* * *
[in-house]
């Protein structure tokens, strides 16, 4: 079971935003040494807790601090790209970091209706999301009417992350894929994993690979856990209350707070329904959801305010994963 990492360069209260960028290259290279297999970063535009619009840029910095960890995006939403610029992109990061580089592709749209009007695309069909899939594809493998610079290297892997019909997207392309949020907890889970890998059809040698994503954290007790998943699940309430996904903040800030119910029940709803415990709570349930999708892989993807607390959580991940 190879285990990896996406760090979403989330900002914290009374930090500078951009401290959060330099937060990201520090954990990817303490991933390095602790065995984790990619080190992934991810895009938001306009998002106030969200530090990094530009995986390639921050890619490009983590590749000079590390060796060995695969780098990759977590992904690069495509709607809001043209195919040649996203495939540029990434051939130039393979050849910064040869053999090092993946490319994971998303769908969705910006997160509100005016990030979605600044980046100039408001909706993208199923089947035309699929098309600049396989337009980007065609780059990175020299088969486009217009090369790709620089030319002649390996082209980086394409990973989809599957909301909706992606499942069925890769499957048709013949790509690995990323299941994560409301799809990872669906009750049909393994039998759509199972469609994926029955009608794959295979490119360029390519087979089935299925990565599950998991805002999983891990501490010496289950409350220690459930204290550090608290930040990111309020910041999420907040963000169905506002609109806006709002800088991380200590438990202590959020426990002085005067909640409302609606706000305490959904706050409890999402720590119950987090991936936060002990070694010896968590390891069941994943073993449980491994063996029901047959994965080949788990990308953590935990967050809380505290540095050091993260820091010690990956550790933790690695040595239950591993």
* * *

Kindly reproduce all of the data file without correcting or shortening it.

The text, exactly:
[in-house]
């Protein structure tokens, strides 16, 4: 079971935003040494807790601090790209970091209706999301009417992350894929994993690979856990209350707070329904959801305010994963 990492360069209260960028290259290279297999970063535009619009840029910095960890995006939403610029992109990061580089592709749209009007695309069909899939594809493998610079290297892997019909997207392309949020907890889970890998059809040698994503954290007790998943699940309430996904903040800030119910029940709803415990709570349930999708892989993807607390959580991940 190879285990990896996406760090979403989330900002914290009374930090500078951009401290959060330099937060990201520090954990990817303490991933390095602790065995984790990619080190992934991810895009938001306009998002106030969200530090990094530009995986390639921050890619490009983590590749000079590390060796060995695969780098990759977590992904690069495509709607809001043209195919040649996203495939540029990434051939130039393979050849910064040869053999090092993946490319994971998303769908969705910006997160509100005016990030979605600044980046100039408001909706993208199923089947035309699929098309600049396989337009980007065609780059990175020299088969486009217009090369790709620089030319002649390996082209980086394409990973989809599957909301909706992606499942069925890769499957048709013949790509690995990323299941994560409301799809990872669906009750049909393994039998759509199972469609994926029955009608794959295979490119360029390519087979089935299925990565599950998991805002999983891990501490010496289950409350220690459930204290550090608290930040990111309020910041999420907040963000169905506002609109806006709002800088991380200590438990202590959020426990002085005067909640409302609606706000305490959904706050409890999402720590119950987090991936936060002990070694010896968590390891069941994943073993449980491994063996029901047959994965080949788990990308953590935990967050809380505290540095050091993260820091010690990956550790933790690695040595239950591993």